Early last season, the Indianapolis Colts were being shut out by the New York Jets, but the Colts drove the ball down the field and were one yard away from a touchdown. Then, a bad ball-exchange between Colt, Frank Gore, their Pro Bowl running back and Andrew Luck, their star quarterback, translated into a costly fumble at the goal line. It reminded me that anyone can get their eye off the ball- even superstars…
And even pastors…
If we don’t keep focused on the task, we run the risk of squandered opportunities and failed objectives. Here are three mistakes pastors make when preaching exegetically.
- Word studies overshadow the study of the Word. Often in our enthusiasm of the research process, we run the risk of focusing in on little discoveries that mean much to us but little to the average believer who is trying to negotiate through life. A pastor needs the discipline of mining for Biblical understanding and deeper meaning in words and phrases. It’s fascinating to understand the cultural mores at the time of writing. It’s valuable to research the symbols and subtext. But we should never forget the omnibus of the Bible, which is spiritual transformation and redemption. It’s where the Bible meets life! There is some truth in Mark Twain’s observation: “Some people get an education after they go to college; the rest after they get out.” Our intellectual gymnastics must never overshadow the work God is doing through the power of God’s word as translated into our lives. The Word plus experience creates transformation.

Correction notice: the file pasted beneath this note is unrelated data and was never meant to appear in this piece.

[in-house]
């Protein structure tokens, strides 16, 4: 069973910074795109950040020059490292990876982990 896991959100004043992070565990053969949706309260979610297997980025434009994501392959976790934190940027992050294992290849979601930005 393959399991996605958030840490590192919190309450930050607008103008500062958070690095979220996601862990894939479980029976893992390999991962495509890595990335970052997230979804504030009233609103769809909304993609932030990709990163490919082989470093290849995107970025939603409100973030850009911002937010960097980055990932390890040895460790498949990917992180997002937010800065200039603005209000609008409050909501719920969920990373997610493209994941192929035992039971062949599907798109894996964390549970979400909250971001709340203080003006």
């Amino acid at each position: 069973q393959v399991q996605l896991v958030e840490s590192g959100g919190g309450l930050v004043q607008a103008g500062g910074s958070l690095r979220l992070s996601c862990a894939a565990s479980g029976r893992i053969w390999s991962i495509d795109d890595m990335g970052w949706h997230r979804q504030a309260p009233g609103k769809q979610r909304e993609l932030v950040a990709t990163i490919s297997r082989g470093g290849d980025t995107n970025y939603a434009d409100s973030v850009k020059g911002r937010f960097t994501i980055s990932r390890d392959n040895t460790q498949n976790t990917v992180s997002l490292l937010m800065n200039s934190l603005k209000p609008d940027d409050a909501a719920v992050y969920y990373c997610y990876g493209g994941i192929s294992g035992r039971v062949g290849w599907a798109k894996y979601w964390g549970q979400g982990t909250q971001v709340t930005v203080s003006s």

- Failing to call to action. Every message that we prepare should leave our listener with a decision. We constantly call on believers to step up, step in or step out in their faith. But sometimes it’s tempting to engross ourselves in the mystery of the Word and forget the practicality of it. This may rub off on your church members as well. They may become fixated on the 70 weeks of Daniel and never be challenged to reconcile the issues they have with their spouse. In other words, the Bible must compel us to engage our faith in the practical coming and going of life and transformation.
- Looking for a clever sermon outline when the message is the story. Another way some pastors fumble at the goal line on Sunday mornings is by taking a story in the metanarrative of God’s word and trying to make it do too much. For example, attempting to understand eschatology through the instructions God gives Noah on the materials to be used in building the ark. (I know… that sounds farfetched, but I have heard that sermon. Really.) It’s tempting for us to get fixated by archetypes, symbols, allusions, and frameworks and miss the real message of the story in your chosen text. Pastors rarely cross the goal line when they are prone to “wildcat formation” analysis and “flea-flicker” interpretations.” Jesus loved the power of the story and most of the stories he told were straightforward. The subtext didn’t require a professor of mythology to interpret. Sometimes we just make it too complicated.
Remember that it is better to teach true to the structure of the text in a homiletically complex message than it is to contort the text into a sleek outline. Stay true to the text even if it does not lend itself to an emotionally dynamic message.
I’ve been blessed with so many great opportunities to teach and preach God’s word and every time I get an opportunity, I want to succeed in the task, whether it’s before five people or five hundred. I want to keep my eye on the ball and cross the goal line. The stakes are high and I know I’ve been entrusted with much. And so have you.
And for me, there will be no endzone dance, my friends.